Microtomy, which is defined as “sectioning” or "slicing,” has been an essential component of microscopy for over a century. Ever since human curiosity peered through the microscope, methods and tools have been developed to slice anything of interest (animals, insects, plants, etc.) and place it on the stage for viewing. Cutting sections thin enough to view with a microscope was found nearly impossible to do by hand; therefore, machines that offered precision cuts were invented and have been fine-tuned over the decades. Currently, there are a wide variety of microtomes that are designed for specific materials or applications. Some of these include:
- Cryostat: Used to section unprocessed, frozen tissue sections, which aid in rapid diagnosis.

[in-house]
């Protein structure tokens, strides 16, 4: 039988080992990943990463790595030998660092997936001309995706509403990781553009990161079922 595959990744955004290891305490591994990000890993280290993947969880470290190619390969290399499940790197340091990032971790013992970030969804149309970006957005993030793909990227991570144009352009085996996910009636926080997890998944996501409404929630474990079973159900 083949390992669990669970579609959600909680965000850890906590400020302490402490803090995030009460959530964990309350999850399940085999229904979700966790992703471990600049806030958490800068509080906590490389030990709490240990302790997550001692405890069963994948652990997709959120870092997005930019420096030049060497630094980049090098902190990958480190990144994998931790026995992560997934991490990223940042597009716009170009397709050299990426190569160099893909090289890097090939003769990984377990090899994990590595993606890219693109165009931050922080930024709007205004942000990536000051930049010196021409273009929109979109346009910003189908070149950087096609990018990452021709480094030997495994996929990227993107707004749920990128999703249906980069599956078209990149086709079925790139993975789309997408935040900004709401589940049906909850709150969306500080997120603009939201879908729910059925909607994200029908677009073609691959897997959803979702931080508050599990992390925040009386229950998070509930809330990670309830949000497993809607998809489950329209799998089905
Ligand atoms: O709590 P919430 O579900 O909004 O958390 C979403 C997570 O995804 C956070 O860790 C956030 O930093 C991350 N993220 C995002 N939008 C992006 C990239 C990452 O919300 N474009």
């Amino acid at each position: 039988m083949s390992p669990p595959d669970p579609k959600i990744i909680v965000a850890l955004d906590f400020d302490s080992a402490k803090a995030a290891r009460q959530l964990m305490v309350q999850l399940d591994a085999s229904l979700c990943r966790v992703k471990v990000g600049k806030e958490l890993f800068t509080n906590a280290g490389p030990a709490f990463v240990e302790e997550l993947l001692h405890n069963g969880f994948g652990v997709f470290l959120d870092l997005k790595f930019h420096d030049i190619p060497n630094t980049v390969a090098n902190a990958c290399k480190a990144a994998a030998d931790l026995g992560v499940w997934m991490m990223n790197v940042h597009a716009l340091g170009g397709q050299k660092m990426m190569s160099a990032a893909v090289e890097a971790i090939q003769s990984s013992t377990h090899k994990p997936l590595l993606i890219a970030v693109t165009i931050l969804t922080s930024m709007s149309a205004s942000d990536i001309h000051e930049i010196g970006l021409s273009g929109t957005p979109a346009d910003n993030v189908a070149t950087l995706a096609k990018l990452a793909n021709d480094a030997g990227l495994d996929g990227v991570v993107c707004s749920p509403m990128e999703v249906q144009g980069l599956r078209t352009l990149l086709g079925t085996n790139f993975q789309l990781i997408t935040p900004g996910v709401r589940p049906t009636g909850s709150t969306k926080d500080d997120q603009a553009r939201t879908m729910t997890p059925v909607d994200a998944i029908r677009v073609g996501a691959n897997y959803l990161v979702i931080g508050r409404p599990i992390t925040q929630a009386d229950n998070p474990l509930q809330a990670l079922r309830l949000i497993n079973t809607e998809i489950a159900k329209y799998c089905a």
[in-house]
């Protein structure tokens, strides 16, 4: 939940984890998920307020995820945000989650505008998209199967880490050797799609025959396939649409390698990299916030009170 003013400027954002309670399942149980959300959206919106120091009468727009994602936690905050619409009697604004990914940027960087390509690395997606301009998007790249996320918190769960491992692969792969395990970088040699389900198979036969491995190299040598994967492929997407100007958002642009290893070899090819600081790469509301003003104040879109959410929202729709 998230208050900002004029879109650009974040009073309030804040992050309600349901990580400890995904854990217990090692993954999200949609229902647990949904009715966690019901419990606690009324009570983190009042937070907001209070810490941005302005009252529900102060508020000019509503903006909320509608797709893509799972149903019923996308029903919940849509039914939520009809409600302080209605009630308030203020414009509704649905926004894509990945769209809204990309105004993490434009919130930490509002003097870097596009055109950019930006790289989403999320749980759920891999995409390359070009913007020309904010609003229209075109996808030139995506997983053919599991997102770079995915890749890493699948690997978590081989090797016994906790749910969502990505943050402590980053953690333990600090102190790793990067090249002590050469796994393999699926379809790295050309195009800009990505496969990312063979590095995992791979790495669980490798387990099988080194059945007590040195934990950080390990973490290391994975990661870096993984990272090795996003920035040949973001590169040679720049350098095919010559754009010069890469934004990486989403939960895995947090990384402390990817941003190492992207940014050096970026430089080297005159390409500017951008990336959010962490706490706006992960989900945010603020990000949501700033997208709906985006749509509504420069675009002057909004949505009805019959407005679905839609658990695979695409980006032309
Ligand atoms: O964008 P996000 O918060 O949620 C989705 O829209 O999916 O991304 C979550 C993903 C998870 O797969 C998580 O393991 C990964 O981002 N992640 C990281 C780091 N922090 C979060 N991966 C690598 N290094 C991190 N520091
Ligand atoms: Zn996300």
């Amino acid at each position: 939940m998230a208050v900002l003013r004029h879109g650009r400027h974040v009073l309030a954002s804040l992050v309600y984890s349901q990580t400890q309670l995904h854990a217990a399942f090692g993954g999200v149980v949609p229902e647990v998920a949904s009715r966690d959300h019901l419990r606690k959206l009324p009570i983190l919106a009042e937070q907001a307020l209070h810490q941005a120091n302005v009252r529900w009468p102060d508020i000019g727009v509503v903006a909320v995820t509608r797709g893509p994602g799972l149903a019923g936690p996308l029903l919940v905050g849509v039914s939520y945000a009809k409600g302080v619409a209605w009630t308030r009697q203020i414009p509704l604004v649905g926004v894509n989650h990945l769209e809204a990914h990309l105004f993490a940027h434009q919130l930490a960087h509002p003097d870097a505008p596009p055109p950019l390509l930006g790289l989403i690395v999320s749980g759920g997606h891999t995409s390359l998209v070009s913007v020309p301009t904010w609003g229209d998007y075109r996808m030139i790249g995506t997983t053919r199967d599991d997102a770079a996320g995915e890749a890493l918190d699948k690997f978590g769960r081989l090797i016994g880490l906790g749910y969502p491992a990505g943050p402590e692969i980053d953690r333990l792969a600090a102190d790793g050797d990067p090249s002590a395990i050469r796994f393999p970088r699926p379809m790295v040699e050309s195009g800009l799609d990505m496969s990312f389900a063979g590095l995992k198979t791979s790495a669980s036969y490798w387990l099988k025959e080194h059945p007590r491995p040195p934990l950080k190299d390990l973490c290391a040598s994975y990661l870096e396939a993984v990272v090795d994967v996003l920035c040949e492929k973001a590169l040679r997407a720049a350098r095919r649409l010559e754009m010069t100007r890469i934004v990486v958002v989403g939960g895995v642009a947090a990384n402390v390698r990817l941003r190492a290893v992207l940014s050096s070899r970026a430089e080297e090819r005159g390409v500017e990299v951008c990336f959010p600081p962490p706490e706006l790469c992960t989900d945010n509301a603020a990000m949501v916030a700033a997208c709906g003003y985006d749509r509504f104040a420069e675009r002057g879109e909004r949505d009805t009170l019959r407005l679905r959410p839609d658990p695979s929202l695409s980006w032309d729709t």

- Ultramicrotome: Used to section plastic-embedded tissue samples for electron microscopy in which the cellular organelles are highlighted.
- Vibrating microtome: Often used in research settings for delicate or difficult to cut samples, such as fresh brain tissue.
- Laser microtome: Used to cut very hard materials such as bones, teeth, or ceramics.
- Rotary microtome (manual, semi-automatic, automatic): Most frequently used in a histology laboratory for sectioning paraffin-processed tissue samples between 2 and 10 microns in thickness.
The focus of this course will be on the microtomy of paraffin-processed tissue samples using a rotary microtome.